“Three rings for the elven kings under the sky.
Seven for the dwarf lords in their halls of stone.
Nine for mortal men doomed to die…”
I have been thinking about death quite a bit lately. I don’t mean the dwelling on death and related subjects that can come with a depressive phase, although I certainly experience that. What’s going on right now is something else.
On the day I turned ten, my younger brother died in a car accident. He was not yet two. Such a tragedy is hard on any family, and it tore mine apart–especially because we were unable to mourn. There was an unspoken rule, after the funeral, that he or any feelings or memories about him were not to be mentioned. My sisters and I became what therapists call “forgotten mourners.”
I don’t blame my mother or stepfather for that…how can I, imagining what pain they felt? But it did continue the lessons I had been learning about keeping my harshest feelings inside, not acknowledging loss, and not letting go.
As part of my recovery work recently, I did a ritual about honoring the dead in my life. My little brother, my father, and my stepfather were the main people I had in mind. Many people write a letter and read it out loud, but I wanted something more. A friend encouraged me to consider using something from the person’s heritage as a way to speak to them.
I thought about it, and settled on looking at my father’s heritage. I never knew him well, but I knew he grew up working-class in the Midwest and his ancestry included Catholics from Poland and Germany. When I thought about this, the rosary came to mind. I imagined women in dark houses centuries ago, murmuring the repetitive prayers over their dead.
I’d studied the Catholic rosary briefly in a course on world religions–the symbolism of it and how it parallels other rituals. Catholics pray the rosary regularly; there is nothing death-specific about it. But there’s a ritual, called a novena, that is used when someone wants to make a special effort of prayer for a person or a cause.
Novena comes from the Latin word for “nine.” When a Catholic makes a novena, they pray the entire rosary (not just the parts customary for a given night) for nine nights in a row.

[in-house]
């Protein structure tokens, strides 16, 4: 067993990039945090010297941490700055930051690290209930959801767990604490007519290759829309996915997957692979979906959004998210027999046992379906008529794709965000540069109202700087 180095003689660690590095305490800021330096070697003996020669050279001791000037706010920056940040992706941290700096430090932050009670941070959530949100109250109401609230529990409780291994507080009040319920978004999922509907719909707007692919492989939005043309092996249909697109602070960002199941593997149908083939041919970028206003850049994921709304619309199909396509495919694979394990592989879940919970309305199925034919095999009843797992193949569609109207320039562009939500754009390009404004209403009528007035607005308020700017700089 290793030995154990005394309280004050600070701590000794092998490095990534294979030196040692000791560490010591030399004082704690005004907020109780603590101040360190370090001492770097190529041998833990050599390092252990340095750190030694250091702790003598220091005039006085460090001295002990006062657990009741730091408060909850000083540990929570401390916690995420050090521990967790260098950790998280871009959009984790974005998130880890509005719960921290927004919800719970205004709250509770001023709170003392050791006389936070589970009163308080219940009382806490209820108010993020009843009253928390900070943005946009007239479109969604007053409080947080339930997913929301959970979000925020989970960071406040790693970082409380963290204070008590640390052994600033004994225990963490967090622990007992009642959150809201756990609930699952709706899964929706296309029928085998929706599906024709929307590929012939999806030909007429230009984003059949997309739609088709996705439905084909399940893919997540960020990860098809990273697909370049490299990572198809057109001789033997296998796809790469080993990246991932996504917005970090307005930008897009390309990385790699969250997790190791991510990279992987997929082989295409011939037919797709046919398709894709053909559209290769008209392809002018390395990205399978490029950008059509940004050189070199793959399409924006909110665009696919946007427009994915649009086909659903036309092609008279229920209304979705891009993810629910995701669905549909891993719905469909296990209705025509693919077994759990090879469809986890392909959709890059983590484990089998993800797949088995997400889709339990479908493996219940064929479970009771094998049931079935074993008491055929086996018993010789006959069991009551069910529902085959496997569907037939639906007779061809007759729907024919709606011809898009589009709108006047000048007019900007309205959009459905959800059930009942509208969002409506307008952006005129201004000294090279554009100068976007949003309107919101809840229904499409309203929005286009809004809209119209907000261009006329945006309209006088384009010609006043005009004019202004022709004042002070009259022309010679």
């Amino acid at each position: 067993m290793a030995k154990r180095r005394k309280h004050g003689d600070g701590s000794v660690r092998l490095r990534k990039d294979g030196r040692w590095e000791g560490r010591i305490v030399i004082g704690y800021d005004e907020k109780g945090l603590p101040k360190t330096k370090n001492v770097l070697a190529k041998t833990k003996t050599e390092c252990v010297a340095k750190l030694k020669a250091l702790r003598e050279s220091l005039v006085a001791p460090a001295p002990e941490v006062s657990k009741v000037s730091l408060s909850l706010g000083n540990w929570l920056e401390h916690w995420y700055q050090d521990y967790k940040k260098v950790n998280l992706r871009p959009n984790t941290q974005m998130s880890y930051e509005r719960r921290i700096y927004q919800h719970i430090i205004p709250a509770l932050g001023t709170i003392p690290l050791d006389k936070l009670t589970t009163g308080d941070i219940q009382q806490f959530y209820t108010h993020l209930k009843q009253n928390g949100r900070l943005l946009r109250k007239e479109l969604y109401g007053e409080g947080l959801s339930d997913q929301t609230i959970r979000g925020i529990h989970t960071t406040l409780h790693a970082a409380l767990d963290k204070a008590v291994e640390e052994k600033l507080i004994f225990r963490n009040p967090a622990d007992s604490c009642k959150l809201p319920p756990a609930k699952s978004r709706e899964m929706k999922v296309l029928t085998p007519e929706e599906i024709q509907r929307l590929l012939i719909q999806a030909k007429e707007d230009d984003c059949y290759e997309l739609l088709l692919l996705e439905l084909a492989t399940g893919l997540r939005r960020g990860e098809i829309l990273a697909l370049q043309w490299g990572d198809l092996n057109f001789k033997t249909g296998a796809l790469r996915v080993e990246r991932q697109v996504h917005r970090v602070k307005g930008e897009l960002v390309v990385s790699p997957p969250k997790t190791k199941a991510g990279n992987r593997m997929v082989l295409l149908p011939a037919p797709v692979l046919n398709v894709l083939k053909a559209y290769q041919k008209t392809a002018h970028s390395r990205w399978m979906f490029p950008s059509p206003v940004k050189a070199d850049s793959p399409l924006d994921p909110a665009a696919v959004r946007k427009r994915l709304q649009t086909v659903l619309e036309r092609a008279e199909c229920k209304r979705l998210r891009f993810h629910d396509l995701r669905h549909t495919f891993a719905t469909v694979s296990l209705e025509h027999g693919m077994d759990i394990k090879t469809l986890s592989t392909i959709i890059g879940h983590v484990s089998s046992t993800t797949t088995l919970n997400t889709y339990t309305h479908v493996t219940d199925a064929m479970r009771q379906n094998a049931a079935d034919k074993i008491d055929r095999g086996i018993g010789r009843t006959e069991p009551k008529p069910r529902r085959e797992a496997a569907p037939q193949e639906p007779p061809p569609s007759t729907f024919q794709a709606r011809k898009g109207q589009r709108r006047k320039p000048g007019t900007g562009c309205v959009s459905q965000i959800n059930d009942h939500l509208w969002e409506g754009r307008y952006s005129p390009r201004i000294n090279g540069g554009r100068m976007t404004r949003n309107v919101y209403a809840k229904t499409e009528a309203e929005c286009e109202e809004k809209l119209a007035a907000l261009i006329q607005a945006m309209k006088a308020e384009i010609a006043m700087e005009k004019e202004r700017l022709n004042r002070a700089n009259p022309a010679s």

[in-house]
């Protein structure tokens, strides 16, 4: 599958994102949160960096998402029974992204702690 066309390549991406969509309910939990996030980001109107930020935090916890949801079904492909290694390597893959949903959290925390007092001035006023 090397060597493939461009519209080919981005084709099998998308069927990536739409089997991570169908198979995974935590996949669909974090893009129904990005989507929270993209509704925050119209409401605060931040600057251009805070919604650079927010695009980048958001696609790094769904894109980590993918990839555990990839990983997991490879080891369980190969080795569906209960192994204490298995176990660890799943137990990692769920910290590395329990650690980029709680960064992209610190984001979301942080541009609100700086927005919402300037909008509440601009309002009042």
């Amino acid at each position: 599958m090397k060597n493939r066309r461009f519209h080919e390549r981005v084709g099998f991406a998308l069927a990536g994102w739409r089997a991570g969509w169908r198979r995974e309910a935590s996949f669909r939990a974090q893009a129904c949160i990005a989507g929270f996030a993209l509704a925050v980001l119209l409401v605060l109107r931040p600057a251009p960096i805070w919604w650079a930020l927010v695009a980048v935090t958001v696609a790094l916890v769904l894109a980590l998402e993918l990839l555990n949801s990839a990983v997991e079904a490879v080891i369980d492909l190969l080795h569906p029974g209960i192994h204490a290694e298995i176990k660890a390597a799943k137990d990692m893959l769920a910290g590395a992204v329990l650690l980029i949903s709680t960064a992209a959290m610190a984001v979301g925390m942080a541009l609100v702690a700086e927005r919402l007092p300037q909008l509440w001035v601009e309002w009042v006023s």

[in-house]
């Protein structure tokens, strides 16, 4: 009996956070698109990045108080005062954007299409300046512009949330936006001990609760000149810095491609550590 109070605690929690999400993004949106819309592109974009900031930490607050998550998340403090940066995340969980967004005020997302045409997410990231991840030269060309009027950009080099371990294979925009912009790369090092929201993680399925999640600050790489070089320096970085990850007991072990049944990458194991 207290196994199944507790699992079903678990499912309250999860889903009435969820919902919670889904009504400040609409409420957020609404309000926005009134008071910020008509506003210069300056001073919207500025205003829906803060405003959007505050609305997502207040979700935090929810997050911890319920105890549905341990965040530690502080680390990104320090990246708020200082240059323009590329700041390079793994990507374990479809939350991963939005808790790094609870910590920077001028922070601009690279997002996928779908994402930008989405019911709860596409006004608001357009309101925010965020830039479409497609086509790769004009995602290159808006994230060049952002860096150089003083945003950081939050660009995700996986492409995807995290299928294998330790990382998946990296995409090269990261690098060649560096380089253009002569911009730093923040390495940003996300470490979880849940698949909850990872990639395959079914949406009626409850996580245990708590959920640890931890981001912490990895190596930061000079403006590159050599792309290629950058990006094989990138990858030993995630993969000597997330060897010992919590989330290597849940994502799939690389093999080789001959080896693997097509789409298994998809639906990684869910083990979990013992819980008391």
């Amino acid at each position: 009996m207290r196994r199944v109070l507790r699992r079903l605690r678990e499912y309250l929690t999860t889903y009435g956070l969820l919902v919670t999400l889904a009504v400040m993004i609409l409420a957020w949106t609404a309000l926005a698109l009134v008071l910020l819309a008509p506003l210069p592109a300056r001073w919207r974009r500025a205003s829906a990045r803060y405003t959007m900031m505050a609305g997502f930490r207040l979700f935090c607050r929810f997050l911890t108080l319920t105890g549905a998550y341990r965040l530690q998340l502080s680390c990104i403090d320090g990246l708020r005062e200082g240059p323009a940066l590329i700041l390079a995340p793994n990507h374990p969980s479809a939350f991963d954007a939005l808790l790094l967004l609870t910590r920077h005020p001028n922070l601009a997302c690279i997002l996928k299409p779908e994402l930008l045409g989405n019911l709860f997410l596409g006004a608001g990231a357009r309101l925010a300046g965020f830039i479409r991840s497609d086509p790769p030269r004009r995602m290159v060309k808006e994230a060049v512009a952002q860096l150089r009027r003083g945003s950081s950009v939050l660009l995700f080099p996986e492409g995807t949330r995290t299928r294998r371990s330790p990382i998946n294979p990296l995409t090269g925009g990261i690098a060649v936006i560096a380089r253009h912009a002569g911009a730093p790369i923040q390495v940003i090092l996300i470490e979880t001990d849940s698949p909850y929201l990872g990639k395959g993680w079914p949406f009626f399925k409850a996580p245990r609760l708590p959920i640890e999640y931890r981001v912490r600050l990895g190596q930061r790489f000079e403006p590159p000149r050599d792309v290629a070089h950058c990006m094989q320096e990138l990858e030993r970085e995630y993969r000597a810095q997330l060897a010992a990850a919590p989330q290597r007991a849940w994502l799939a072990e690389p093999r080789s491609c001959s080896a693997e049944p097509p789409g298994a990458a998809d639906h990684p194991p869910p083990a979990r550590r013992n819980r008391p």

I, in my naive enthusiasm and my desire to get this work done, decided that in honor of my dead I was going to make a novena. I got some beads and strung a primitive rosary; I looked up the prayer order and quantity online. I knew I would almost certainly do it wrong, but that was okay.
Before I was half done with the first night, I regretted my decision. The full rosary takes only a little over an hour for me to say once I get into the rhythm, but I had no idea how time would dilate while repeating the endless phrases. I’d feel ahead in the strand of beads I was using for counting, praying to encounter the knot telling me that this was the last or the second to last set of ten.
I did it, though. All nine nights. I did not often feel very spiritual about it, and it began to feel much more like a punishment than a healing ritual. I tried to see it as an exercise in following through and get past the part of me that felt stupid.
I learned a few things about prayer, though. I learned that repetitive prayers like this do, sometimes, get me into a useful meditative state (although it seems fifteen or twenty minutes would work better than an hour.) I learned that my mind wanders everywhere as I repeat the prayers, and I can track my biggest worries as they come and go. I learned that it feels really weird to find myself thinking about sex while I’m saying Ave Marias.
Now it’s finished. I have had no epiphany; I don’t feel lighter or freer except in the sense of being glad I’m now free to do as I please in the late evening. But I did it, and I did try to think of the people I was honoring.
I thought about a man who early lost a fight with unfavorable genes, toxic environment, addiction, and rage. A man who hurt others and never grew past a very narrow range of the spirit.
I thought about another man, similar though less abusive and dark, who also lost the fight, living and dying in our disease of addiction.
And, of course, I thought about a toddler who got taken from this plane of existence too early to know if he would have to fight against the same monster. Were you the lucky one, Johnny? I don’t know, but I remember you.